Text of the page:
Amazon: If Workers Want a Union So Bad, They Can Attend a Superspreader Event

Illustration for article titled Amazon: If Workers Want a Union So Bad, They Can Attend a Superspreader Event

Photo: Ina Fassbender (Getty Images)

Amazon has a message for its workers: if you want to unionize so badly, you’ll need to risk catching the coronavirus to do it.

That’s according to an appeal the e-commerce giant filed with the National Labor Relations Board on Thursday arguing against the board’s decision to give Amazon’s Bessemer warehouse workers the next two months to vote on their potential unionization by mail. Instead, Amazon asked to postpone the vote so the Board can take time to “reconsider” its decision and possibly allow the online retailer to force an in-person vote despite the obvious health hazards.

Just to recap how we got here: in November, a group of 5,700 workers in Amazon’s Bessemer, Alabama filed a petition with the NLRB for permission to hold a vote on whether workers would like to be recognized by the Retail, Wholesale, and Department Store Union. As you might expect, Amazon wasn’t pleased with the whole idea, but that didn’t stop the board from giving those workers a green light earlier this month. While these sorts of votes are usually held in person, the ongoing pandemic pushed the move to start a mail-in voting campaign in February.

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I think we can agree that’s the best move. Alabama kicked off 2021 with an explosion of new coronavirus cases across the state that saw more than 4,000 new cases a day added during its peak. While the pace has cooled down to an average of roughly 2,600 per day, that’s still 2,600 cases per day. People are still dying. In Jefferson County—where the Bessemer warehouse is based—there’s still an average of nearly 400 new cases and 10 new deaths per day. And data compiled by the New York Times predicts that the daily death count could continue to climb, even as cases drop.

But as the company pointed out, the covid-19 case numbers that the board referenced in its decision to move to mail-in votes were numbers from Jefferson County as a whole. Instead, Amazon insisted they only count cases from within the warehouses themselves. The NLRB’s argument that Amazon’s workers could, say, inadvertently catch the virus on one of their many, many commutes is just an attempt to “cherry-pick whatever statistics make a manual election look riskier,” the company said.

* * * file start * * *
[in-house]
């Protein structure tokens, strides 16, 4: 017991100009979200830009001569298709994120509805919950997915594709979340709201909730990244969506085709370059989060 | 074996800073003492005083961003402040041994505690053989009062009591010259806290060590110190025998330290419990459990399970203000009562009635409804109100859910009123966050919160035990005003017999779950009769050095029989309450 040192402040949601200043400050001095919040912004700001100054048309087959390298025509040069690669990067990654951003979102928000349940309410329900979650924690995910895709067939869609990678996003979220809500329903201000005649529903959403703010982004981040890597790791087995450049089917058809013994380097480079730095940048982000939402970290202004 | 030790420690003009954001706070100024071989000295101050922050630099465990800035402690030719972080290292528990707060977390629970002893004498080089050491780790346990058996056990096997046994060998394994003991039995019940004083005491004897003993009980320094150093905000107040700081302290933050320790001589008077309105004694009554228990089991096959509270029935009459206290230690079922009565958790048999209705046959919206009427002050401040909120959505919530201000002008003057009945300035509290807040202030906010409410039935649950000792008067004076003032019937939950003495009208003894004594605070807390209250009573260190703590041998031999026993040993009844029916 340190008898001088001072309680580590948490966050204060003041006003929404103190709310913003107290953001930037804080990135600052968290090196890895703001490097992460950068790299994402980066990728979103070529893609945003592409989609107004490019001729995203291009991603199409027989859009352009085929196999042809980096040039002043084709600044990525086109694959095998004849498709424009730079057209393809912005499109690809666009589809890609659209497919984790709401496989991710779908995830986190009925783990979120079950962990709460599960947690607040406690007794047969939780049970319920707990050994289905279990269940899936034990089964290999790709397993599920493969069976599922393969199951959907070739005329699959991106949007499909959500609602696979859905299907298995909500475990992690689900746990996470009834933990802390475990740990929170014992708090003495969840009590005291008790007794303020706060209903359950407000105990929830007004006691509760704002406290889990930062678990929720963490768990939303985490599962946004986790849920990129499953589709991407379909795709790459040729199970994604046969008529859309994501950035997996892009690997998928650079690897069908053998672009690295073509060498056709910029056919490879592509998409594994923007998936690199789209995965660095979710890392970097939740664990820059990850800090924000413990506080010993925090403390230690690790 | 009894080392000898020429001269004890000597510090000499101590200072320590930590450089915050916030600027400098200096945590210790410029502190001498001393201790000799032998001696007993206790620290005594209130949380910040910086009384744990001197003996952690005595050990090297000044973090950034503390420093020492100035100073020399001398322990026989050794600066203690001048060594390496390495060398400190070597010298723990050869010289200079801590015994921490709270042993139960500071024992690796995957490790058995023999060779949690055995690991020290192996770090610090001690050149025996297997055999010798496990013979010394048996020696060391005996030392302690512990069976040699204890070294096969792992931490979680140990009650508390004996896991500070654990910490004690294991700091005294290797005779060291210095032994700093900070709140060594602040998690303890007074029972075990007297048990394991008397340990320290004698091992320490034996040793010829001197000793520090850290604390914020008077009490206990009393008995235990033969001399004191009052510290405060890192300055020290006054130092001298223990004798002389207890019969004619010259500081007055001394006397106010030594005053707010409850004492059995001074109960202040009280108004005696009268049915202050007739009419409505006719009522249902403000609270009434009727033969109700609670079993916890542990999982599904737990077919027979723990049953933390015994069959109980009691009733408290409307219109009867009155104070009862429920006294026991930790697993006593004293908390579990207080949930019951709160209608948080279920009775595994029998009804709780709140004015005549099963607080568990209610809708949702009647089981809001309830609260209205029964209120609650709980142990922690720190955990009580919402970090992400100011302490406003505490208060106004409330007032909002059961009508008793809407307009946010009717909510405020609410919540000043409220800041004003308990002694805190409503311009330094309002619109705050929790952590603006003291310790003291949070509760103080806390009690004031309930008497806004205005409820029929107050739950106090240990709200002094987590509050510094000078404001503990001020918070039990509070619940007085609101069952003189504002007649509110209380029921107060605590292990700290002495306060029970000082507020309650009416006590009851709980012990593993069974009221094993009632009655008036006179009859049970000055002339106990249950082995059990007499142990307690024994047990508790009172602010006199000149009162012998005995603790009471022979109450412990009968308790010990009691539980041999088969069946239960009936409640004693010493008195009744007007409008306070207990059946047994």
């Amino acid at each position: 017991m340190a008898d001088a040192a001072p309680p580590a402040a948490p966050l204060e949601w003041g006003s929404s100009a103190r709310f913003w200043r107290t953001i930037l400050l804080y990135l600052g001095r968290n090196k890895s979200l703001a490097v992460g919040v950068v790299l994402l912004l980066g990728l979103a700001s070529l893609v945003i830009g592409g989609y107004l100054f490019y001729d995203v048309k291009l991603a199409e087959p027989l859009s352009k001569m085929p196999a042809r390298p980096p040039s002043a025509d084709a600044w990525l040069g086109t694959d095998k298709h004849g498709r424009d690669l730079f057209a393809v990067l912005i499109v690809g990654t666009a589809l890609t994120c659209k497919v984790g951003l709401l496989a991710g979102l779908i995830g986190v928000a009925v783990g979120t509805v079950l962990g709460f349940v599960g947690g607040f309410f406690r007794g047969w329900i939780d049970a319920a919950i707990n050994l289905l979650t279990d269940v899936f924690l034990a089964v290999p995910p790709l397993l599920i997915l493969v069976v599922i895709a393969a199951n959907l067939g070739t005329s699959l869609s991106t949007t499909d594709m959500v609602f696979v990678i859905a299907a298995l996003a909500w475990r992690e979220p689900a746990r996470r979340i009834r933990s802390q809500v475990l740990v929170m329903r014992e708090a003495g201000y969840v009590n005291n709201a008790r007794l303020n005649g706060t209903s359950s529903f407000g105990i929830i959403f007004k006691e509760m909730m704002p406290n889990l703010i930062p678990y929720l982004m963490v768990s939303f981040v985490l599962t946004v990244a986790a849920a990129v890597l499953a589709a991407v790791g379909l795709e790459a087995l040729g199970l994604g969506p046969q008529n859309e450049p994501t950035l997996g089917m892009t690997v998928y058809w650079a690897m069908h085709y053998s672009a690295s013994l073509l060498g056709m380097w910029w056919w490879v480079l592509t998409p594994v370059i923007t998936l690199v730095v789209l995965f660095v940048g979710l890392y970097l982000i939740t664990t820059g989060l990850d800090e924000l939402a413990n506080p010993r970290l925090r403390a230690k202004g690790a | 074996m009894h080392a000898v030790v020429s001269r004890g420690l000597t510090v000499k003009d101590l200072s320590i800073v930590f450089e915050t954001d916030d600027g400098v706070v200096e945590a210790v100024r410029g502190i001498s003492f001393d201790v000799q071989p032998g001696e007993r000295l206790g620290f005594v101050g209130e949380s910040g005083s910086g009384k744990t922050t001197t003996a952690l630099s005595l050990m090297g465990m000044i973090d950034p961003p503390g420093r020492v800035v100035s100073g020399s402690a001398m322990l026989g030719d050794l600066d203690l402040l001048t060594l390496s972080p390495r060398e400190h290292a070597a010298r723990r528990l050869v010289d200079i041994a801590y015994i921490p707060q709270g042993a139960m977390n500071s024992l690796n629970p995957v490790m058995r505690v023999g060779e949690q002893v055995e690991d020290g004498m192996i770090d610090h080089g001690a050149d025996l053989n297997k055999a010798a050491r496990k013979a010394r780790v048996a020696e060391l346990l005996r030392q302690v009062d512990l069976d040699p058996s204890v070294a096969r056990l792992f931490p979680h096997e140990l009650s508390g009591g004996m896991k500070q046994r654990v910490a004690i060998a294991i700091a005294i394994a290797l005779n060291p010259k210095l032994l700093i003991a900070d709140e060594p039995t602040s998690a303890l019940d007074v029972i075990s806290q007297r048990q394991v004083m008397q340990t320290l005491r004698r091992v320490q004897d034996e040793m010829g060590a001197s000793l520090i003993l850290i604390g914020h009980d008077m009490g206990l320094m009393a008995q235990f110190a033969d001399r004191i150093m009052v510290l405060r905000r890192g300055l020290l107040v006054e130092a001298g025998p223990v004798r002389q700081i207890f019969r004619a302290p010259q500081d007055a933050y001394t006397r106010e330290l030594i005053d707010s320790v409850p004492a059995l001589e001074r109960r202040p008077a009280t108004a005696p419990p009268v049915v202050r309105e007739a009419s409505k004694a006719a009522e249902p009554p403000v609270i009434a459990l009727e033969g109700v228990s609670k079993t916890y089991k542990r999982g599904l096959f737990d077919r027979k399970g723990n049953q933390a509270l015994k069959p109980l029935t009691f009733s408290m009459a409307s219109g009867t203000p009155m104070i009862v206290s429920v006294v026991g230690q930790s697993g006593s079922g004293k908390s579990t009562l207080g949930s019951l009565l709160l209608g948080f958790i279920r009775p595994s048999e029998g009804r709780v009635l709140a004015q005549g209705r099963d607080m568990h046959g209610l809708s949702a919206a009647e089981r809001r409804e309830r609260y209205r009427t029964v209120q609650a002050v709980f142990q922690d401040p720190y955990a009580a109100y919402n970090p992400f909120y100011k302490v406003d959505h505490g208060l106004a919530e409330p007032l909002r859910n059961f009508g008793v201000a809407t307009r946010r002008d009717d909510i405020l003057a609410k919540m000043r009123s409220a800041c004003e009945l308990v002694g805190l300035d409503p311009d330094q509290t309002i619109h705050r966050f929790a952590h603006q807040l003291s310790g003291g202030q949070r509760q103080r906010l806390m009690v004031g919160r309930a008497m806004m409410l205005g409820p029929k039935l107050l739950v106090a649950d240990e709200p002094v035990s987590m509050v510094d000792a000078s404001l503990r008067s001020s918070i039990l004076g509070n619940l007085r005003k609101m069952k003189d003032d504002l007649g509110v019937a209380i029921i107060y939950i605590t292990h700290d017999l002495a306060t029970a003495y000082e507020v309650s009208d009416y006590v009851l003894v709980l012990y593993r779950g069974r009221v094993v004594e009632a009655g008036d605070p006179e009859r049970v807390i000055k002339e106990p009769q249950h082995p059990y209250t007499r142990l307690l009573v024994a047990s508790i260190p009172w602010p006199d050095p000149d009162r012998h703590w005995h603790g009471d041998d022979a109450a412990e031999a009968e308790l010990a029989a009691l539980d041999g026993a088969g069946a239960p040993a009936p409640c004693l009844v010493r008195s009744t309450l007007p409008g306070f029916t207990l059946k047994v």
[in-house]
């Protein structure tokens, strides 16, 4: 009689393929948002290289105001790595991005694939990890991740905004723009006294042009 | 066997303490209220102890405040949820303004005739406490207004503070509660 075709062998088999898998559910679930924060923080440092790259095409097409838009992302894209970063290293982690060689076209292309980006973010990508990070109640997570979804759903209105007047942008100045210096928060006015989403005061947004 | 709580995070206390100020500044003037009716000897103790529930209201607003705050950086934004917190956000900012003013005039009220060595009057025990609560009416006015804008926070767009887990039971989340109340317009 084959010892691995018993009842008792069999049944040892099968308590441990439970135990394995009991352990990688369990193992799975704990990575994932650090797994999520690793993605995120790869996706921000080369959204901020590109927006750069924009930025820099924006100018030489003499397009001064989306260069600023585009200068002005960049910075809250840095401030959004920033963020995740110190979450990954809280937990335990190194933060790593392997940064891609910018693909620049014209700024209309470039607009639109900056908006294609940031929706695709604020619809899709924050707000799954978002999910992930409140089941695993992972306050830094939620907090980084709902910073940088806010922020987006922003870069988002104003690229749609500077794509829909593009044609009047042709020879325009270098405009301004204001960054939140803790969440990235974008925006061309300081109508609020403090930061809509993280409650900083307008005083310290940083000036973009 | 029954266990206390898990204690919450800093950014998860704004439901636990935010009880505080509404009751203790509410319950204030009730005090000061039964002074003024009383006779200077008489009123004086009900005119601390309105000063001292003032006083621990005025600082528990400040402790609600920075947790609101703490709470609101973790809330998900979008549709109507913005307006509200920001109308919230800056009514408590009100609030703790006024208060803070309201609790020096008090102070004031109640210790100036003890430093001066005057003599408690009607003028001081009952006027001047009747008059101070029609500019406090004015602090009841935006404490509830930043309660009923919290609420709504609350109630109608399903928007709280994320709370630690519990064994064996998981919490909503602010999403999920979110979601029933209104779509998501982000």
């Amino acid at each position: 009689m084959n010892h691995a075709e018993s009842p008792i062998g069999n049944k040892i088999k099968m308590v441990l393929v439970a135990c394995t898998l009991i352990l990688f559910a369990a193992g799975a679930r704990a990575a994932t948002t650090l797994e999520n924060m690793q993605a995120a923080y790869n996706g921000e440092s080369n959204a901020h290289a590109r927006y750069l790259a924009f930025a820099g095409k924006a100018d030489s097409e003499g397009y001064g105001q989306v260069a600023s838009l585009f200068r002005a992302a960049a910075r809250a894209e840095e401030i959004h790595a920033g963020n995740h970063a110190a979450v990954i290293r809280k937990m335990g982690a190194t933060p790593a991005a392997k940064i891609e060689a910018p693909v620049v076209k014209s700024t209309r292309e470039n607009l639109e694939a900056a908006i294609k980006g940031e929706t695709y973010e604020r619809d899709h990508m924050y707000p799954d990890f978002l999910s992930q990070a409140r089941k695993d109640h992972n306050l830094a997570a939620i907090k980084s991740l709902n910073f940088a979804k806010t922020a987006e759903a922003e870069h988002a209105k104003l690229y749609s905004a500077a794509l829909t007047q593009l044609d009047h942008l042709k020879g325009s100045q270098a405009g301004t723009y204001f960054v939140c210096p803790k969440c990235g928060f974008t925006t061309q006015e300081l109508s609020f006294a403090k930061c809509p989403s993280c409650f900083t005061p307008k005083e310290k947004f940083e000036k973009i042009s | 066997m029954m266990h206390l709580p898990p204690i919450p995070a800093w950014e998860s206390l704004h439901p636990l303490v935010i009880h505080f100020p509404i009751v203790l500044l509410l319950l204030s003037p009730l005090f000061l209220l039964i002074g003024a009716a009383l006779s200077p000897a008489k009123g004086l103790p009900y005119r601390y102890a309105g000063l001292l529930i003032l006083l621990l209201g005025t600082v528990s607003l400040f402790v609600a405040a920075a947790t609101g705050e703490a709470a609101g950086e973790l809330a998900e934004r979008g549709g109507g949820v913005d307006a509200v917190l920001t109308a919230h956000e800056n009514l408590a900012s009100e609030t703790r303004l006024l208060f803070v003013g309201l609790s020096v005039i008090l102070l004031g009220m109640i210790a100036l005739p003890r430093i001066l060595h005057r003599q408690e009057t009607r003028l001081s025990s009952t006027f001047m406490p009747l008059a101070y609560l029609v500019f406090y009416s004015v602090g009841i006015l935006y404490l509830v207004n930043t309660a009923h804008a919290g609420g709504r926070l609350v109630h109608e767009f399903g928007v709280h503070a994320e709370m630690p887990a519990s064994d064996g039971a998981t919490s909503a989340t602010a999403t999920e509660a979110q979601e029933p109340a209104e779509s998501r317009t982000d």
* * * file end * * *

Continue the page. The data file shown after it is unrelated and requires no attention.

Amazon added that the risks that come with a mail-in ballot—voter fraud, potential coercion, and restrictions on “employers’ free speech rights” and the company’s ability to communicate its views with the voting base—far outweighed these supposedly inane concerns.

“[The Board] deemed a mail-ballot-only election the ‘safest’ approach, not based on the record, but based on speculation and conjecture,” Amazon said, conveniently forgetting its own record with handling its workers’ safety since the start of the pandemic.

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Here’s a refresher: in October, Amazon reported that over 19,800 of its frontline Amazon and Whole Foods workers had either tested or were presumed to be covid-positive. The company was sued this past summer when one of those workers brought the virus home and ended up giving her cousin a fatal case. In October, the company was hit with another suit alleging that the 2020 Prime Day rush caused Amazon to abandon its own safety precautions. The OSHA database for coronavirus complaints still sees a steady trickle of grievances lobbed at Amazon every month.

When asked for comment, an Amazon spokesperson told Gizmodo that it continues to “insist on measures for a fair election, and we want everyone to vote, so our focus is ensuring that’s possible.” Apparently, ensuring their safety isn’t the biggest factor.

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